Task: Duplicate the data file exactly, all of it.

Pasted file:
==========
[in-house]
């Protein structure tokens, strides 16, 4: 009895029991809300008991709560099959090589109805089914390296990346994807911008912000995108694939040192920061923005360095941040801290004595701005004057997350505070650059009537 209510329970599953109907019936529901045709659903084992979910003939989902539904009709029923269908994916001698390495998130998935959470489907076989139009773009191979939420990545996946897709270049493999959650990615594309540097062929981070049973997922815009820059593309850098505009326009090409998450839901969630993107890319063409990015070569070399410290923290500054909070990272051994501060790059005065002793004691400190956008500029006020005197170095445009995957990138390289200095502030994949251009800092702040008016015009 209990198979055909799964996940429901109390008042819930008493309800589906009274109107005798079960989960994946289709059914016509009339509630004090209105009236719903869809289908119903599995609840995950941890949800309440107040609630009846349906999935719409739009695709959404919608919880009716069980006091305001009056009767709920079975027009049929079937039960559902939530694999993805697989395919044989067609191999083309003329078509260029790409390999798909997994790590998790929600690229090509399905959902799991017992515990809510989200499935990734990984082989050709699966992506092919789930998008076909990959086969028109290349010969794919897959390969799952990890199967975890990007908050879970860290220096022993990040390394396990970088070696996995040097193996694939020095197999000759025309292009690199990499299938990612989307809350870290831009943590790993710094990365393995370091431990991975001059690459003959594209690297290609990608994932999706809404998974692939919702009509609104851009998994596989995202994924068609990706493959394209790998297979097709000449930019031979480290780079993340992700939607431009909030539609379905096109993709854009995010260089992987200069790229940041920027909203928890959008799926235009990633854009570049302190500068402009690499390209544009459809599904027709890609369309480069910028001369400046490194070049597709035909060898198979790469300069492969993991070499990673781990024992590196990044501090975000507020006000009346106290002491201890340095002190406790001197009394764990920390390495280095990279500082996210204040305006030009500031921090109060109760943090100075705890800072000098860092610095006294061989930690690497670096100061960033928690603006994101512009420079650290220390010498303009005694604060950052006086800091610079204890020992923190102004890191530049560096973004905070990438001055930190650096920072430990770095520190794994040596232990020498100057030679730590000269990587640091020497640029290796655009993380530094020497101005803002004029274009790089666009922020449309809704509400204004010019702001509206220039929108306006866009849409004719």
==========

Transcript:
[in-house]
């Protein structure tokens, strides 16, 4: 009895029991809300008991709560099959090589109805089914390296990346994807911008912000995108694939040192920061923005360095941040801290004595701005004057997350505070650059009537 209510329970599953109907019936529901045709659903084992979910003939989902539904009709029923269908994916001698390495998130998935959470489907076989139009773009191979939420990545996946897709270049493999959650990615594309540097062929981070049973997922815009820059593309850098505009326009090409998450839901969630993107890319063409990015070569070399410290923290500054909070990272051994501060790059005065002793004691400190956008500029006020005197170095445009995957990138390289200095502030994949251009800092702040008016015009 209990198979055909799964996940429901109390008042819930008493309800589906009274109107005798079960989960994946289709059914016509009339509630004090209105009236719903869809289908119903599995609840995950941890949800309440107040609630009846349906999935719409739009695709959404919608919880009716069980006091305001009056009767709920079975027009049929079937039960559902939530694999993805697989395919044989067609191999083309003329078509260029790409390999798909997994790590998790929600690229090509399905959902799991017992515990809510989200499935990734990984082989050709699966992506092919789930998008076909990959086969028109290349010969794919897959390969799952990890199967975890990007908050879970860290220096022993990040390394396990970088070696996995040097193996694939020095197999000759025309292009690199990499299938990612989307809350870290831009943590790993710094990365393995370091431990991975001059690459003959594209690297290609990608994932999706809404998974692939919702009509609104851009998994596989995202994924068609990706493959394209790998297979097709000449930019031979480290780079993340992700939607431009909030539609379905096109993709854009995010260089992987200069790229940041920027909203928890959008799926235009990633854009570049302190500068402009690499390209544009459809599904027709890609369309480069910028001369400046490194070049597709035909060898198979790469300069492969993991070499990673781990024992590196990044501090975000507020006000009346106290002491201890340095002190406790001197009394764990920390390495280095990279500082996210204040305006030009500031921090109060109760943090100075705890800072000098860092610095006294061989930690690497670096100061960033928690603006994101512009420079650290220390010498303009005694604060950052006086800091610079204890020992923190102004890191530049560096973004905070990438001055930190650096920072430990770095520190794994040596232990020498100057030679730590000269990587640091020497640029290796655009993380530094020497101005803002004029274009790089666009922020449309809704509400204004010019702001509206220039929108306006866009849409004719």